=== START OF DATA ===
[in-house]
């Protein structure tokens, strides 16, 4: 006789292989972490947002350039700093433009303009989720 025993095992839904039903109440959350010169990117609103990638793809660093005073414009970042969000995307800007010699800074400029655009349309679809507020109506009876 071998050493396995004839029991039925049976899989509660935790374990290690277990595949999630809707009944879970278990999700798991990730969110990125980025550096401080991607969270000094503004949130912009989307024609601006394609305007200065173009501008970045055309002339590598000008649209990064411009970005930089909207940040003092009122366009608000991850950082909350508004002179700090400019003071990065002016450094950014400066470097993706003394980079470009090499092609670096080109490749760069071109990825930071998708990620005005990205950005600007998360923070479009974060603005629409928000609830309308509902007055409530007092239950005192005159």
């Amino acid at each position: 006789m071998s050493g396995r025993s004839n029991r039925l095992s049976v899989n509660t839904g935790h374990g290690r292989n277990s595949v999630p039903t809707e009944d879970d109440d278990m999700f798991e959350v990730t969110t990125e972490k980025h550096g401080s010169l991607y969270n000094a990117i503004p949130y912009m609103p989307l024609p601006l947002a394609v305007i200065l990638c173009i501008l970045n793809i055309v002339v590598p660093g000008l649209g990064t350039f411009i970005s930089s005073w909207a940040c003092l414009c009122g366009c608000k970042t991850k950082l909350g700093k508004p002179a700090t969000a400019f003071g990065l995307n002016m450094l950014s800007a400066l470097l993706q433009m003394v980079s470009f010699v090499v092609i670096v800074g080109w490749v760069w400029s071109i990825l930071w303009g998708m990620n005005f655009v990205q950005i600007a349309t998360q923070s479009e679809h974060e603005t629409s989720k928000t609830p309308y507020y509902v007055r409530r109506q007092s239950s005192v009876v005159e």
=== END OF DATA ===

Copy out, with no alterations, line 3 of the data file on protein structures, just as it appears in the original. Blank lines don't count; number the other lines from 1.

């Amino acid at each position: 006789m071998s050493g396995r025993s004839n029991r039925l095992s049976v899989n509660t839904g935790h374990g290690r292989n277990s595949v999630p039903t809707e009944d879970d109440d278990m999700f798991e959350v990730t969110t990125e972490k980025h550096g401080s010169l991607y969270n000094a990117i503004p949130y912009m609103p989307l024609p601006l947002a394609v305007i200065l990638c173009i501008l970045n793809i055309v002339v590598p660093g000008l649209g990064t350039f411009i970005s930089s005073w909207a940040c003092l414009c009122g366009c608000k970042t991850k950082l909350g700093k508004p002179a700090t969000a400019f003071g990065l995307n002016m450094l950014s800007a400066l470097l993706q433009m003394v980079s470009f010699v090499v092609i670096v800074g080109w490749v760069w400029s071109i990825l930071w303009g998708m990620n005005f655009v990205q950005i600007a349309t998360q923070s479009e679809h974060e603005t629409s989720k928000t609830p309308y507020y509902v007055r409530r109506q007092s239950s005192v009876v005159e």